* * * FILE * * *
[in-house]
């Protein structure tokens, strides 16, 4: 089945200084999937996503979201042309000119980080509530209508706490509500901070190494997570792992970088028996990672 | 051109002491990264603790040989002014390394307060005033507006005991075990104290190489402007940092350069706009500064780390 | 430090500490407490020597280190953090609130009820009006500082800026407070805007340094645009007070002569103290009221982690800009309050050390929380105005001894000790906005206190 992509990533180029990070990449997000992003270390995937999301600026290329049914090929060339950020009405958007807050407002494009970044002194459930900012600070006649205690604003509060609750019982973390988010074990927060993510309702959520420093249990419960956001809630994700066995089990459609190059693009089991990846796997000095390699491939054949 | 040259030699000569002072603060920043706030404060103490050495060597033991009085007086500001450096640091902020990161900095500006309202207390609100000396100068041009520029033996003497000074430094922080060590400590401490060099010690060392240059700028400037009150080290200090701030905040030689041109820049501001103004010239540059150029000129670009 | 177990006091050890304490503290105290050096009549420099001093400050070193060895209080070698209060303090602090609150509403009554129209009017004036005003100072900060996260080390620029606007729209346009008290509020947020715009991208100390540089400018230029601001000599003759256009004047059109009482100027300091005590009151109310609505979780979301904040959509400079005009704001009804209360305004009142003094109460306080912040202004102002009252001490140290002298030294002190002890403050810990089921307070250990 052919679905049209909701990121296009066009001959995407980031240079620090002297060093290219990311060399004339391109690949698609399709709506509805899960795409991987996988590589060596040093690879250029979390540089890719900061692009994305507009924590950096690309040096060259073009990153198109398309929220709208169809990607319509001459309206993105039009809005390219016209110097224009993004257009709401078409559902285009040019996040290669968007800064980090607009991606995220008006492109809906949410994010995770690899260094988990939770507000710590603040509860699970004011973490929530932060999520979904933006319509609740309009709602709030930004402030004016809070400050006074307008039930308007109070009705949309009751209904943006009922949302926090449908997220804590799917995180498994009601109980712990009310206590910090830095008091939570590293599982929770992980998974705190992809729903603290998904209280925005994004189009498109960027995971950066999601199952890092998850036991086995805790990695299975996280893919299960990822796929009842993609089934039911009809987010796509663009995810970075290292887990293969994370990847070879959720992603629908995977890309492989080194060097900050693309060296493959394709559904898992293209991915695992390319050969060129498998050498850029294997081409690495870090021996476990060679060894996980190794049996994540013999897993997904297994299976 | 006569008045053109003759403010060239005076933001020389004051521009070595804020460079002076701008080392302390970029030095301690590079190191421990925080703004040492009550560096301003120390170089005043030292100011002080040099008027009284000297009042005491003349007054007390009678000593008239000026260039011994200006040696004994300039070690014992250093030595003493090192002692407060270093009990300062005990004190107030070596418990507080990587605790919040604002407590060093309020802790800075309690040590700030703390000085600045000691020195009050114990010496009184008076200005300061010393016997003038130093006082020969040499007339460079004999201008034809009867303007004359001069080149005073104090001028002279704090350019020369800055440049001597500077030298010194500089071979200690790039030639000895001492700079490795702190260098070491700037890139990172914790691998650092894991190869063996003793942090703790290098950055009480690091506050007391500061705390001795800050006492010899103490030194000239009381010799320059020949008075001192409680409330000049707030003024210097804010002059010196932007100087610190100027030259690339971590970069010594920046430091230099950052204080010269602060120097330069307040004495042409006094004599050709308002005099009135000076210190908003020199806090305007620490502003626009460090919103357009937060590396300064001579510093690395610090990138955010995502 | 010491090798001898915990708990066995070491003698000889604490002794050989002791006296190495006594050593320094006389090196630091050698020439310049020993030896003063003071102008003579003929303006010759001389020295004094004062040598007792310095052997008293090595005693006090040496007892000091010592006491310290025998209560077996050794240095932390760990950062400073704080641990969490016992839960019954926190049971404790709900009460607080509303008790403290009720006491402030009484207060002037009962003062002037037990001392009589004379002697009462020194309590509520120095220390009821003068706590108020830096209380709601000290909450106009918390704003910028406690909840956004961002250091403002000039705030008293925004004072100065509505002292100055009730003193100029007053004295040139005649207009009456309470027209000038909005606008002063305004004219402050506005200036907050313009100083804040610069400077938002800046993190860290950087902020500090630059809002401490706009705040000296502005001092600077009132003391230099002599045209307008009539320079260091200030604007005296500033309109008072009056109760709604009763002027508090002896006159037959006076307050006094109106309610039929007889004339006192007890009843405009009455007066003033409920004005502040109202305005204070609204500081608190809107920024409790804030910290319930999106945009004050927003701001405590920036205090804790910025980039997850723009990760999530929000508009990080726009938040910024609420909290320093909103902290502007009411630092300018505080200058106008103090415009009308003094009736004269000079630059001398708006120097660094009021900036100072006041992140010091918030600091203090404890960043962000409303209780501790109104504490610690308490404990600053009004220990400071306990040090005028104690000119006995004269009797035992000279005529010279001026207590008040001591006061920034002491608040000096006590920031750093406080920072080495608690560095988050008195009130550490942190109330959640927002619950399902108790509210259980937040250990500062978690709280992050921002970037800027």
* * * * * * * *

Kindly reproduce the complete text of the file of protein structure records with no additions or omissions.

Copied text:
[in-house]
């Protein structure tokens, strides 16, 4: 089945200084999937996503979201042309000119980080509530209508706490509500901070190494997570792992970088028996990672 | 051109002491990264603790040989002014390394307060005033507006005991075990104290190489402007940092350069706009500064780390 | 430090500490407490020597280190953090609130009820009006500082800026407070805007340094645009007070002569103290009221982690800009309050050390929380105005001894000790906005206190 992509990533180029990070990449997000992003270390995937999301600026290329049914090929060339950020009405958007807050407002494009970044002194459930900012600070006649205690604003509060609750019982973390988010074990927060993510309702959520420093249990419960956001809630994700066995089990459609190059693009089991990846796997000095390699491939054949 | 040259030699000569002072603060920043706030404060103490050495060597033991009085007086500001450096640091902020990161900095500006309202207390609100000396100068041009520029033996003497000074430094922080060590400590401490060099010690060392240059700028400037009150080290200090701030905040030689041109820049501001103004010239540059150029000129670009 | 177990006091050890304490503290105290050096009549420099001093400050070193060895209080070698209060303090602090609150509403009554129209009017004036005003100072900060996260080390620029606007729209346009008290509020947020715009991208100390540089400018230029601001000599003759256009004047059109009482100027300091005590009151109310609505979780979301904040959509400079005009704001009804209360305004009142003094109460306080912040202004102002009252001490140290002298030294002190002890403050810990089921307070250990 052919679905049209909701990121296009066009001959995407980031240079620090002297060093290219990311060399004339391109690949698609399709709506509805899960795409991987996988590589060596040093690879250029979390540089890719900061692009994305507009924590950096690309040096060259073009990153198109398309929220709208169809990607319509001459309206993105039009809005390219016209110097224009993004257009709401078409559902285009040019996040290669968007800064980090607009991606995220008006492109809906949410994010995770690899260094988990939770507000710590603040509860699970004011973490929530932060999520979904933006319509609740309009709602709030930004402030004016809070400050006074307008039930308007109070009705949309009751209904943006009922949302926090449908997220804590799917995180498994009601109980712990009310206590910090830095008091939570590293599982929770992980998974705190992809729903603290998904209280925005994004189009498109960027995971950066999601199952890092998850036991086995805790990695299975996280893919299960990822796929009842993609089934039911009809987010796509663009995810970075290292887990293969994370990847070879959720992603629908995977890309492989080194060097900050693309060296493959394709559904898992293209991915695992390319050969060129498998050498850029294997081409690495870090021996476990060679060894996980190794049996994540013999897993997904297994299976 | 006569008045053109003759403010060239005076933001020389004051521009070595804020460079002076701008080392302390970029030095301690590079190191421990925080703004040492009550560096301003120390170089005043030292100011002080040099008027009284000297009042005491003349007054007390009678000593008239000026260039011994200006040696004994300039070690014992250093030595003493090192002692407060270093009990300062005990004190107030070596418990507080990587605790919040604002407590060093309020802790800075309690040590700030703390000085600045000691020195009050114990010496009184008076200005300061010393016997003038130093006082020969040499007339460079004999201008034809009867303007004359001069080149005073104090001028002279704090350019020369800055440049001597500077030298010194500089071979200690790039030639000895001492700079490795702190260098070491700037890139990172914790691998650092894991190869063996003793942090703790290098950055009480690091506050007391500061705390001795800050006492010899103490030194000239009381010799320059020949008075001192409680409330000049707030003024210097804010002059010196932007100087610190100027030259690339971590970069010594920046430091230099950052204080010269602060120097330069307040004495042409006094004599050709308002005099009135000076210190908003020199806090305007620490502003626009460090919103357009937060590396300064001579510093690395610090990138955010995502 | 010491090798001898915990708990066995070491003698000889604490002794050989002791006296190495006594050593320094006389090196630091050698020439310049020993030896003063003071102008003579003929303006010759001389020295004094004062040598007792310095052997008293090595005693006090040496007892000091010592006491310290025998209560077996050794240095932390760990950062400073704080641990969490016992839960019954926190049971404790709900009460607080509303008790403290009720006491402030009484207060002037009962003062002037037990001392009589004379002697009462020194309590509520120095220390009821003068706590108020830096209380709601000290909450106009918390704003910028406690909840956004961002250091403002000039705030008293925004004072100065509505002292100055009730003193100029007053004295040139005649207009009456309470027209000038909005606008002063305004004219402050506005200036907050313009100083804040610069400077938002800046993190860290950087902020500090630059809002401490706009705040000296502005001092600077009132003391230099002599045209307008009539320079260091200030604007005296500033309109008072009056109760709604009763002027508090002896006159037959006076307050006094109106309610039929007889004339006192007890009843405009009455007066003033409920004005502040109202305005204070609204500081608190809107920024409790804030910290319930999106945009004050927003701001405590920036205090804790910025980039997850723009990760999530929000508009990080726009938040910024609420909290320093909103902290502007009411630092300018505080200058106008103090415009009308003094009736004269000079630059001398708006120097660094009021900036100072006041992140010091918030600091203090404890960043962000409303209780501790109104504490610690308490404990600053009004220990400071306990040090005028104690000119006995004269009797035992000279005529010279001026207590008040001591006061920034002491608040000096006590920031750093406080920072080495608690560095988050008195009130550490942190109330959640927002619950399902108790509210259980937040250990500062978690709280992050921002970037800027």